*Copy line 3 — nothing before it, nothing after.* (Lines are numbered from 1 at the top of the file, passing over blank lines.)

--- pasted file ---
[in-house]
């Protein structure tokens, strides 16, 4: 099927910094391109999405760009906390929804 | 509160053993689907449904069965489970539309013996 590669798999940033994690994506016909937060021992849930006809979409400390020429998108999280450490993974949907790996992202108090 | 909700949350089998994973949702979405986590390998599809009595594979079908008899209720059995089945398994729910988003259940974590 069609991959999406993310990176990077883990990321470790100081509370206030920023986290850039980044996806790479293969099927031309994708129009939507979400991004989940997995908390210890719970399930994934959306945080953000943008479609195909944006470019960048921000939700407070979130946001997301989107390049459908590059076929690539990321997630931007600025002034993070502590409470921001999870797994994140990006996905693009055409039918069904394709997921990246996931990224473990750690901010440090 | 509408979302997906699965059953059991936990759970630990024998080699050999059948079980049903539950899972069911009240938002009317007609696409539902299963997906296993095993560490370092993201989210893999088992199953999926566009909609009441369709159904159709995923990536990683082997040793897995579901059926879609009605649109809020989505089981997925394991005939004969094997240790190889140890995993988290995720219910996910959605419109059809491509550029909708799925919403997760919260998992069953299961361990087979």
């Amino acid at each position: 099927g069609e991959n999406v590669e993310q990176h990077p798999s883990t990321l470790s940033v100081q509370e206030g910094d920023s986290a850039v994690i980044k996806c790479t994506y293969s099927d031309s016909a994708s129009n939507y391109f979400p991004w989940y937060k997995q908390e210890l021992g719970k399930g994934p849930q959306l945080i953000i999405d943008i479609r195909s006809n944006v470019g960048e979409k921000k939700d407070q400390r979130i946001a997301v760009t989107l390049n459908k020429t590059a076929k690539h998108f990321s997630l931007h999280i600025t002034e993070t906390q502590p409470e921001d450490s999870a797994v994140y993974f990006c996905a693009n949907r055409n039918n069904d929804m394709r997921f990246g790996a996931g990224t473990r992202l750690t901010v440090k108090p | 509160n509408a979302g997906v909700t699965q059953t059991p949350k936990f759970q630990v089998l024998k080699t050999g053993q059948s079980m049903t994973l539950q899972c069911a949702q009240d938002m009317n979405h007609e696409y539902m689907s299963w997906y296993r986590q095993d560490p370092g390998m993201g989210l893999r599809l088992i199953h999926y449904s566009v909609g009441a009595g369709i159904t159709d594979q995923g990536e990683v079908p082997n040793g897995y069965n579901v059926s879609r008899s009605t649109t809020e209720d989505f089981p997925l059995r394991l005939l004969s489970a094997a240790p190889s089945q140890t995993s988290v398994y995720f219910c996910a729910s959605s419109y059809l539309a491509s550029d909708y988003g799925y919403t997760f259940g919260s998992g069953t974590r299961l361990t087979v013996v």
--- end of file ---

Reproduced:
């Amino acid at each position: 099927g069609e991959n999406v590669e993310q990176h990077p798999s883990t990321l470790s940033v100081q509370e206030g910094d920023s986290a850039v994690i980044k996806c790479t994506y293969s099927d031309s016909a994708s129009n939507y391109f979400p991004w989940y937060k997995q908390e210890l021992g719970k399930g994934p849930q959306l945080i953000i999405d943008i479609r195909s006809n944006v470019g960048e979409k921000k939700d407070q400390r979130i946001a997301v760009t989107l390049n459908k020429t590059a076929k690539h998108f990321s997630l931007h999280i600025t002034e993070t906390q502590p409470e921001d450490s999870a797994v994140y993974f990006c996905a693009n949907r055409n039918n069904d929804m394709r997921f990246g790996a996931g990224t473990r992202l750690t901010v440090k108090p | 509160n509408a979302g997906v909700t699965q059953t059991p949350k936990f759970q630990v089998l024998k080699t050999g053993q059948s079980m049903t994973l539950q899972c069911a949702q009240d938002m009317n979405h007609e696409y539902m689907s299963w997906y296993r986590q095993d560490p370092g390998m993201g989210l893999r599809l088992i199953h999926y449904s566009v909609g009441a009595g369709i159904t159709d594979q995923g990536e990683v079908p082997n040793g897995y069965n579901v059926s879609r008899s009605t649109t809020e209720d989505f089981p997925l059995r394991l005939l004969s489970a094997a240790p190889s089945q140890t995993s988290v398994y995720f219910c996910a729910s959605s419109y059809l539309a491509s550029d909708y988003g799925y919403t997760f259940g919260s998992g069953t974590r299961l361990t087979v013996v």